1. Why did they make this album? What was the passion or message that forced them to produce what they have? Or, simply what was their motivation for the themes they chose for this album?
“Sirca is an original 7 piece band from Adelaide, Australia.” “The current lineup began in early 2007 and has been performing regularly since.” “Sirca have gained popularity and respect within the local musical community.” “With a mix of different styles and sounds, they tread genres of alternative, funk, fusion, folk, and acoustic rock.” “With a strong percussion feel, Sirca ventures into the 'world' category, and include odd times, and changes to their original compositions which adds to their unique sound(Sirca’s MySpace 2010).”
2. What message are they delivering through their lyrics and music?
Tim Irrgang is the percussionist with Unitopia. Sirca is his local band which he tours with when Unitopia is not touring or recording. As a friend of Unitopia, I wanted to review Tim and Sirca’s debut album.
1. Chameleon Life – Violin and acoustic guitar start this one off, followed by percussion and piano. Great beat and building rhythm. Vocals driven song about how we change and progress through life. The sax and peak moments in the middle really lift this one. Just try not to move to this beat. Great female supporting vocals adding to the vocal power. The blasting instrumental in the middle, after a cool guitar riff just propels this one as the congas and percussion take over with all instruments blazin’. Starts off slow, but builds quickly and finishes strong.
2. Dance for Me – Nice running acoustic guitar rhythm supported by percussion, violin and drums. Very nice early Dave Matthews sound to this one. Similar but different. Keeley’s vocals are higher pitched than Dave Matthews providing an original sound.
3. Unabandoned – Slowly played acoustic guitar and sax. This one almost sounds like a Dave Matthews song. Kinda of a mix of Let You Down, What Would You Say, and #34. But that is only the opening. The momentum builds and the power of the instrumentation and vocals lifts the song well.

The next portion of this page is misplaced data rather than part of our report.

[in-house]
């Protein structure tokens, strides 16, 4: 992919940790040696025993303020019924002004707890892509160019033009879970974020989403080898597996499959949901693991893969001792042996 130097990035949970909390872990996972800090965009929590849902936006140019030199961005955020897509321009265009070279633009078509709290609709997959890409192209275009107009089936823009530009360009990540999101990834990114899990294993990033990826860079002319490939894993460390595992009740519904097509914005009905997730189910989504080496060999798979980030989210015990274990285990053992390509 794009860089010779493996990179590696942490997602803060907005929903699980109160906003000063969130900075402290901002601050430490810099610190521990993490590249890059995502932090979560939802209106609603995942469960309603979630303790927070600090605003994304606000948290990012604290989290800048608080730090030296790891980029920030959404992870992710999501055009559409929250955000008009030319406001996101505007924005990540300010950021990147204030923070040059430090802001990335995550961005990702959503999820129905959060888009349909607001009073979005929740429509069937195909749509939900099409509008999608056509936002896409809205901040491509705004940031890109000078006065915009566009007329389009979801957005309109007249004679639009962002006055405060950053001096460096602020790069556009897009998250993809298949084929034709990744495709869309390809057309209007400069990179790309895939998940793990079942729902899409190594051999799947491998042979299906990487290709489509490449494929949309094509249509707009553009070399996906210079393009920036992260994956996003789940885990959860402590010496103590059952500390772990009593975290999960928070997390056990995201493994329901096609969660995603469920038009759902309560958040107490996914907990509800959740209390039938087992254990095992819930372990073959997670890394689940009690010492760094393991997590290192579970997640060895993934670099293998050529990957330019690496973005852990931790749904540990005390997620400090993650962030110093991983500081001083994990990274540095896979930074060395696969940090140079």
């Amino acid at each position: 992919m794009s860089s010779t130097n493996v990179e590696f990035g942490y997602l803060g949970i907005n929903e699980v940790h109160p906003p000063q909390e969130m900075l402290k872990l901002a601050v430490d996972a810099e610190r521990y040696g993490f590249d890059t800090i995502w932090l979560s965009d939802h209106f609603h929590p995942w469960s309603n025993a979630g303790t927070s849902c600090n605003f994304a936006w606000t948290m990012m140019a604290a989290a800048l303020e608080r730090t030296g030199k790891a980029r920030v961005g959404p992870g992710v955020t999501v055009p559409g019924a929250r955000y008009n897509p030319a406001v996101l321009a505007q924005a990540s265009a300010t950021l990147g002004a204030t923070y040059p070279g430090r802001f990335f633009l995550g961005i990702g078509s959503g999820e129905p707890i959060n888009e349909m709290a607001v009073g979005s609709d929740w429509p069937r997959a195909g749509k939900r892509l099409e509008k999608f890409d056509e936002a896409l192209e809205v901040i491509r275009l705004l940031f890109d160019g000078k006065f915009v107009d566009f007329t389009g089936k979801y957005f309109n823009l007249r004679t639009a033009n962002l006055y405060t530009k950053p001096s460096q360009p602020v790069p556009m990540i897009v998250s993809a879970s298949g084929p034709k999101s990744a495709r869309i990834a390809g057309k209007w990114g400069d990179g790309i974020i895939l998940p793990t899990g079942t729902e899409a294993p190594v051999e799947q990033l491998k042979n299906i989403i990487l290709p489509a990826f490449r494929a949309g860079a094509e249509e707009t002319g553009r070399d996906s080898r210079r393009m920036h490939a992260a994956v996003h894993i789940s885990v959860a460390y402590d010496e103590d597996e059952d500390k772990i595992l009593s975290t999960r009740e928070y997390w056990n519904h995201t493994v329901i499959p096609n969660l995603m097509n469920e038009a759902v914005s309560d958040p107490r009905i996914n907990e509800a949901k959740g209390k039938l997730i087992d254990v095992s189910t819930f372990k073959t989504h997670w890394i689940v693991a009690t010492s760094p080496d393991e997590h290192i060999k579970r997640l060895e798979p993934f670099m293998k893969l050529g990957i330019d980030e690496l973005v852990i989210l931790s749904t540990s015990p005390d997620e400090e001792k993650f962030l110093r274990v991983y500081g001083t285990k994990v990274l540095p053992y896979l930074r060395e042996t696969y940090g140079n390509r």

4. Die Laughing – More early DMB sounds, especially the percussion, violin and sax. Nice violin solos and riffs, balanced well with the sax. Nice instrumental jamming. Brings back memories of early DMB.
5. God Fearing People – Nice quiet opening with acoustics, percussion and violin. The violin on this one is very prevalent and really highlights this song well. The jams are great.
6. One Woman Man – Acoustic guitar and violin open this song. Some of the best vocals on the album. The band jam here is spectacular.
7. Mr. Blank – Nice acoustic guitar opening and then that drum and sax salute that DMB made famous. The extra percussion in the background really separates this from DMB’s early material. A true instrumental track and an opportunity for the band to show off its licks with some nice jamming. The bass figures more prominently on this song. The sax solos bring back memories of Leroi and concerts at the Gorge.
8. Field of Minds – Another nice acoustic guitar opening. Then the violin, drums, and percussion. Fun song and a nice kick back easy listener.
3. Does this music improve, change, or add to the genre? What does the listener receive from listening to the music?
No, but it brings back great memories of early Dave Matthews Band. An original sound with enough of a similarity as a reminder, but definitely built with their own lyrics and sounds.
4. Does it have longevity? Is it something a fan will like to play again and again?
Yes, I listen to it often.
Rating: 8/10 – Solid early Dave Matthews Band influences but they need to do
more jamming on their songs to show off the intensity and ability they naturally posses as musicians. Very good debut, with room to grow.
Reviewed by Prof on February 7th, 2010